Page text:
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Addressing the Impacts of Proliferator State Advanced Conventional Weapons
The Department of State’s Bureau of International Security and Nonproliferation, Office of Cooperative Threat Reduction (ISN/CTR) is pleased to announce an open competition for assistance awards through this Notice of Funding Opportunity (NOFO). ISN/CTR sponsors foreign assistance activities funded by the Nonproliferation, Antiterrorism, Demining and Related Programs (NADR) and other accounts, and focuses on mitigating weapons of mass destruction (WMD) and WMD-related delivery systems proliferation and security threats from non-state actors and proliferator states.
ISN/CTR builds foreign partner capacity to counter proliferator states’ advanced conventional weapons (ACW) procurement and proliferation networks. Proliferator states such as the Russian Federation use the sale of its weapons systems to exert malign influence, exacerbate regional conflicts, and develop strategic defense dependencies. The Russian Federation’s full-scale invasion of Ukraine has increased its own demand for additional weapon systems and critical defense technologies. Because of Russia’s inability to produce them locally, Russian weapons systems require the import of advanced Western electronics and components. The Russian Federation’s war in Ukraine has also clearly demonstrated the corruption, failures, and deficiencies inherent in the Russian defense sector. This is causing the Russian Federation to become increasingly dependent on other proliferator states such as the People’s Republic of China (PRC).
The “no limit partnership” between the PRC and Russia also raises concerns of the PRC’s support to assist Russia in circumventing international sanctions regimes. Russia’s war in Ukraine also presents PRC with an opportunity to advance its own ACW export market share, as Russia is increasingly unable to meet defense export contracts or attract new orders. The PRC also uses the development and export of ACW as part of its strategy of self-reliance to enable its military modernization efforts. Like Russia, the PRC’s export of ACW can be used to create strategic dependencies in buyer countries and is seen as a tool of statecraft.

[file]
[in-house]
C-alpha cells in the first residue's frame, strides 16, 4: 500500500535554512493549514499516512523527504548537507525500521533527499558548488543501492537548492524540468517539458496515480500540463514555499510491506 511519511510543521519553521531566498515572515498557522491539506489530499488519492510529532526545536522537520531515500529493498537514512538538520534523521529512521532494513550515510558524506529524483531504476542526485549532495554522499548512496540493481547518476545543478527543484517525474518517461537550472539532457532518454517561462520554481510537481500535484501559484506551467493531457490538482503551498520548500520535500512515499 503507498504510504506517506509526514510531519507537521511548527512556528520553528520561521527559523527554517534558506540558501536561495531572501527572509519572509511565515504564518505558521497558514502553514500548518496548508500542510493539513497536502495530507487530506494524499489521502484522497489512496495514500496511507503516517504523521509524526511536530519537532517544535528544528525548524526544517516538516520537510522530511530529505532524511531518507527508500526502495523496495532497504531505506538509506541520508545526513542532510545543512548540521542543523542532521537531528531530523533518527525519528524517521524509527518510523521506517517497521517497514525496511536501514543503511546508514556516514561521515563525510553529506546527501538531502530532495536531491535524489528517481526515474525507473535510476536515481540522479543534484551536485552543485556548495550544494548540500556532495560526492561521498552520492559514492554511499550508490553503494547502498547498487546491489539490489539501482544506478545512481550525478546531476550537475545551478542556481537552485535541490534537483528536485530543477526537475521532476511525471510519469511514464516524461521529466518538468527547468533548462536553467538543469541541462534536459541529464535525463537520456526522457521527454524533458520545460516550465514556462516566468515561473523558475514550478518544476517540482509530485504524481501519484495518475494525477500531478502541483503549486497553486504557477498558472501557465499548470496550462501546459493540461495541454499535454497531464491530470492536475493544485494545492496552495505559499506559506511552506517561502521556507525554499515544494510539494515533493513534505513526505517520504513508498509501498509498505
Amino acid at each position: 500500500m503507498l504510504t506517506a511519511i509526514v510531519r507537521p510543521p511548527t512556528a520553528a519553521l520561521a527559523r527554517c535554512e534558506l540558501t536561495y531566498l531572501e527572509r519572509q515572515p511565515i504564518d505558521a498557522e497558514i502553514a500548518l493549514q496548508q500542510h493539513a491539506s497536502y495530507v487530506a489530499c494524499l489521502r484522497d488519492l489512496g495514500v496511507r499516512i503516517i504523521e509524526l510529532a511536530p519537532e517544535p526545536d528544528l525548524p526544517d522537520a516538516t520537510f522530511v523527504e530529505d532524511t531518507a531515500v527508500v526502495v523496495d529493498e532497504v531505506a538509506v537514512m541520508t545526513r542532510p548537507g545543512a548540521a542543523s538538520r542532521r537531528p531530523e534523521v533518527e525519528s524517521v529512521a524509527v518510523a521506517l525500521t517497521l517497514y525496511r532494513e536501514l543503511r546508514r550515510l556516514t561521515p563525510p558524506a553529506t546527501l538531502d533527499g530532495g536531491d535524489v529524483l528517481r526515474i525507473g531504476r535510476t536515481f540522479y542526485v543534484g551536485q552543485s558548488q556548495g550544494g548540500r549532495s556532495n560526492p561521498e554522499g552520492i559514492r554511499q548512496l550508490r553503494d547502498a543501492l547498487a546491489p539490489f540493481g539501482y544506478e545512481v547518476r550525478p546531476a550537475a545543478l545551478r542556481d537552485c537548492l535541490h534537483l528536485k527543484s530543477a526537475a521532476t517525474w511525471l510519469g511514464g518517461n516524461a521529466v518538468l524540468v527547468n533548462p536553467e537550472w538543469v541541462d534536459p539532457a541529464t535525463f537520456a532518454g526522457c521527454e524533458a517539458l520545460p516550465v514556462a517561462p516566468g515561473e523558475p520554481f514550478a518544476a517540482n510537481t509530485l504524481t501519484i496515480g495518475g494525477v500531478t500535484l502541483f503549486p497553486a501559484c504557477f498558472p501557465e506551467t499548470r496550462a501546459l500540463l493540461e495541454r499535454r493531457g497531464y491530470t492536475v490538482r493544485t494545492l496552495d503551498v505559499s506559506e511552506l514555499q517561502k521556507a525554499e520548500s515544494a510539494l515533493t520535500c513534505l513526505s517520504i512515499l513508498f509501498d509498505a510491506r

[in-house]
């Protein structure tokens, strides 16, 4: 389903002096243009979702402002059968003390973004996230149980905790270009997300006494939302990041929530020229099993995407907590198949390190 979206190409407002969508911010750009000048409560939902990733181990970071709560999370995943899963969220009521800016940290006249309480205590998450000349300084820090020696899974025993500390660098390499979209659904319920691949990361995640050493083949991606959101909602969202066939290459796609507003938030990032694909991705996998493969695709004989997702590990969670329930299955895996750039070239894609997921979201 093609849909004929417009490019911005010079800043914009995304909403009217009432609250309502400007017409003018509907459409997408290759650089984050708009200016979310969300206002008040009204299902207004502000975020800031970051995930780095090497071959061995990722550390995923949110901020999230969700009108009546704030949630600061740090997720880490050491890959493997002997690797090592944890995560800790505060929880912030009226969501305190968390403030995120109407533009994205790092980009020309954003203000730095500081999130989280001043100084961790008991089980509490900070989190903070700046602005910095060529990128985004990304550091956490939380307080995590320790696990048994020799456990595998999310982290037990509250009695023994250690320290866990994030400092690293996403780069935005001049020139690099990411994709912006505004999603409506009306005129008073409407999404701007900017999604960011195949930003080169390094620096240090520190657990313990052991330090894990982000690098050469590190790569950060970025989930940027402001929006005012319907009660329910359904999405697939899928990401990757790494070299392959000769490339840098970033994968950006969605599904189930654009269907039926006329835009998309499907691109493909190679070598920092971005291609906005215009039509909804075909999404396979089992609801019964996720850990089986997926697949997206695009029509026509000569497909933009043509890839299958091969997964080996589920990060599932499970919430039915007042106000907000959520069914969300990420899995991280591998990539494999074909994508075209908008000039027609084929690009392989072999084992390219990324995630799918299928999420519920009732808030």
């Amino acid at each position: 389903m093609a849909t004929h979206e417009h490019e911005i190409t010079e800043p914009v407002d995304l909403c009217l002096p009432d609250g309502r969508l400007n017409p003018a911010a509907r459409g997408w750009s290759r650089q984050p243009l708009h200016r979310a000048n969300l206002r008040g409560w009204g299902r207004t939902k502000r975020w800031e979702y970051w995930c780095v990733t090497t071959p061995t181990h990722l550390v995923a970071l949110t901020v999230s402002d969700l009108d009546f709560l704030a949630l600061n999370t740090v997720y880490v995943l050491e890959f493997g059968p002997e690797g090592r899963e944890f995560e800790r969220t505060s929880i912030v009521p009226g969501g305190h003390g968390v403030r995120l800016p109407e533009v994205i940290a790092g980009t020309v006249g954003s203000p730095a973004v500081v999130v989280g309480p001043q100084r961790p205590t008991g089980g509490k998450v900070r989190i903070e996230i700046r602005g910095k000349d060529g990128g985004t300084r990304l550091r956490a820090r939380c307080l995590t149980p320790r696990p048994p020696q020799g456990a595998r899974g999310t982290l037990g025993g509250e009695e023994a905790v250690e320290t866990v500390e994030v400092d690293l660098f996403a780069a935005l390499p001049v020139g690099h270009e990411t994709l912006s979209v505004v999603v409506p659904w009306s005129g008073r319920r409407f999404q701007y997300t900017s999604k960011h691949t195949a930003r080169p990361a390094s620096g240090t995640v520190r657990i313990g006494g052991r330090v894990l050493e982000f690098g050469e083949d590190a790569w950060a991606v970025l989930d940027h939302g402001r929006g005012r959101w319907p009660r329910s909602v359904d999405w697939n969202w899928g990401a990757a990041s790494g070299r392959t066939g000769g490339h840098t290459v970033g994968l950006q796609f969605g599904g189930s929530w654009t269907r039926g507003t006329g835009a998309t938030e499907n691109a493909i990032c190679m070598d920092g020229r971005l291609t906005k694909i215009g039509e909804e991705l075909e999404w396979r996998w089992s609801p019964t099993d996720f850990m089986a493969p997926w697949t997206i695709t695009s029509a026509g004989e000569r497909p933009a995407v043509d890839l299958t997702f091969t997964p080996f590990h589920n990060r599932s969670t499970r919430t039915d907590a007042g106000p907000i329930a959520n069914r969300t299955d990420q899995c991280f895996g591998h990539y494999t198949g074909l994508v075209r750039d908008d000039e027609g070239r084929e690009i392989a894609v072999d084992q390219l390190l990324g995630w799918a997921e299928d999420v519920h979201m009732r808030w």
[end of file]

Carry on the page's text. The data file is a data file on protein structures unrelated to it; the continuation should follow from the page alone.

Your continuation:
ISN/CTR is seeking proposals that:
• Promote implementation of international PMC procurement best practices, including adoption of standards outlined in the Montreux document and International Code of Conduct Association (ICOCA).
• Perform open-source research on the beneficial ownership structures, subsidiaries, lenders, financiers, aviation and maritime vehicles used, and logistics providers of PMC groups designated by the U.S. or others.
• Provide actionable, open-source data on PMC deployments, modes of transport, financing, subsidiary, and logistics networks facilitating PMC deployments to foreign public and private sector enforcement officials.
• Assist partners to implement strengthen due-diligence measures when procuring PMC services.
• Assist key defense, security, law enforcement, and private sector entities to professionalize and standardize best practices during the solicitation, procurement, and oversight processes when obtaining PMC services.
• Help partners understand the economic sovereignty, sanctions, and natural resource risks of procuring illicit PMC services.
• Support the development of sustainable and local networks to share best-practices and due-diligence models.
Applicants are only allowed to submit one proposal package per organization. If more than one proposal is submitted from an organization, all proposals from that institution will be considered ineligible for funding. Interested applicants from within Duke should contact email@example.com as early as possible.
Deadline: Jan. 31, 2024
The following organizations are eligible to apply: • Not-for-profit organizations, including think tanks and civil society/non-governmental organizations • Public and private educational institutions • Federally funded research and development centers (FFRDCs) • For-profit organizations Public International Organizations and Governmental institutions
Award amounts: Awards should range between $50,000 to a $300,000 per project